Photography When The Weather Doesn't Cooperate
September 21, 2009 02:57 PM by Greg Beddow Add your comments
I'm a big fan of being ready to take advantage of opportunities. Of taking the camera along on those outings "just in case". And if I'm not inspired that day by what I'm seeing, that's OK. Sometimes the camera doesn't make it out of the bag. The important thing is it was there, at the ready.
Like a lot of things in life, photography has its challenges: You take the family to the beach, you remembered the camera, but it's a lot windier than you hoped (unless you really like that wind-blown look in your family!). Or you head for the woods to take a hike, and the clouds move in: The sky is dark, everything around you is a monotone, and the camera stays packed away. Bland, uninspired photo conditions, right? But wait a sec. Is it possible you're still missing an opportunity?
You can't control the weather obviously, but in many cases you can not only control your response to it, but actually use that less-than-perfect weather to your advantage. How's that you say? Try this the next time you're challenged by the weather: Pull the camera out anyway. Go ahead, I'll wait while you get it. Begin by taking a few shots of whatever's going on. Establish some context for the outing with a few landscapes. Get some of the dog playing in the ocean. You can be freer if you're shooting digital of course since you can always delete them later, but even with film it's a worthwhile exercise.
Here's what I mean:
Not the most inspired photo, and certainly not the best light, but think of it as loosening up those photo muscles. Next comes the really important part: look beyond the obvious landscape/family/pet shots. Here's an example of something small that caught my eye:
A common beach flower in our area, perhaps an inch across, and one that usually goes unnoticed. Look for subjects like these that stand out against their backgrounds. Pay attention to light direction: it may be cloudy but you still don't want to cast a shadow over your subject. Try getting in as tight as your camera will allow. If you have a macro setting, use it. Otherwise get as close as the camera can focus, then zoom further if needed.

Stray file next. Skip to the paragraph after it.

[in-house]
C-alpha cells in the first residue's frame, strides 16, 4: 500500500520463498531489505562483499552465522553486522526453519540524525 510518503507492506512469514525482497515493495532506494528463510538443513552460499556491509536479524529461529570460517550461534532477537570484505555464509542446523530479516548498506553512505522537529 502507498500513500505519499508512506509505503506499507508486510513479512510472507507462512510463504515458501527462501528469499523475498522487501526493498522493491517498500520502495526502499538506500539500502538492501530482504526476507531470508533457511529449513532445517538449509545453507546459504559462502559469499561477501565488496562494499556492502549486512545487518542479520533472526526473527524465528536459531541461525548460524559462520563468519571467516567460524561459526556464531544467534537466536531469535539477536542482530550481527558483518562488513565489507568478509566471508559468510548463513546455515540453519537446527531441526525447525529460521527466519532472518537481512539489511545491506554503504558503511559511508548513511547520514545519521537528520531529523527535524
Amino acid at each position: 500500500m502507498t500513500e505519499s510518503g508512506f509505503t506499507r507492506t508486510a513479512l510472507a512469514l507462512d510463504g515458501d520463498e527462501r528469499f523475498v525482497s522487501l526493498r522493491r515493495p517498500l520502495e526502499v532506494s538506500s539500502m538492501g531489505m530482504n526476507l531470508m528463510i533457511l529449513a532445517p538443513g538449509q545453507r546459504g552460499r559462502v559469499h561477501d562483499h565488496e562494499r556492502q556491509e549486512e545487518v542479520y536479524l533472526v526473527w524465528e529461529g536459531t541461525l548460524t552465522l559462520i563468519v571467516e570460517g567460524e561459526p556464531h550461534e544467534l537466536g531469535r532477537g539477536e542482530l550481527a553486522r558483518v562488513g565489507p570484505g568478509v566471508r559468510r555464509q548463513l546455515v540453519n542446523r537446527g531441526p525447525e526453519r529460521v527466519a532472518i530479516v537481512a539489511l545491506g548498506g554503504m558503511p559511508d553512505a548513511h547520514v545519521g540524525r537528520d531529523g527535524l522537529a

The conditions on the beach one day were cool & windy -- per usual in Northern California -- and by far the most interesting thing going on was an unusual swarm of thousands of ladybugs scurrying across the sand. The challenge was to isolate just one, and to present her (him?) against the open, sandy landscape.
Finally, an example on a cloudy day that's less about close-ups and more about staying open to possibilities -- in this case cropping later to a less traditional, wide landscape orientation:
While it's true that these could have instead been shot in perfect weather, there are actually distinct advantages to shooting on overcast days. For one, unless you're shooting very early in the morning or very late in the afternoon / evening, the sun in a cloudless sky makes for difficult lighting. Most areas will have the same approximate brightness, creating a very flat scene. The highlights can be harsh, with washed-out areas, and deep shadows can drown out, rather than define, the shaded areas. There's simply too wide a dynamic range to effectively capture the scene. Second, on a cloudy day there's a quality to the light in close-ups that suffuses through a scene -- glowing rather than radiating -- that you just can't get on a bright day.
So while you shouldn't overlook close-ups and other less obvious shots regardless of weather, try it especially the next time the weather's not cooperating. You remembered to bring your camera, right?
How do you deal with shooting when the weather's less than ideal? Share your thoughts & tips by jumping in with your comments!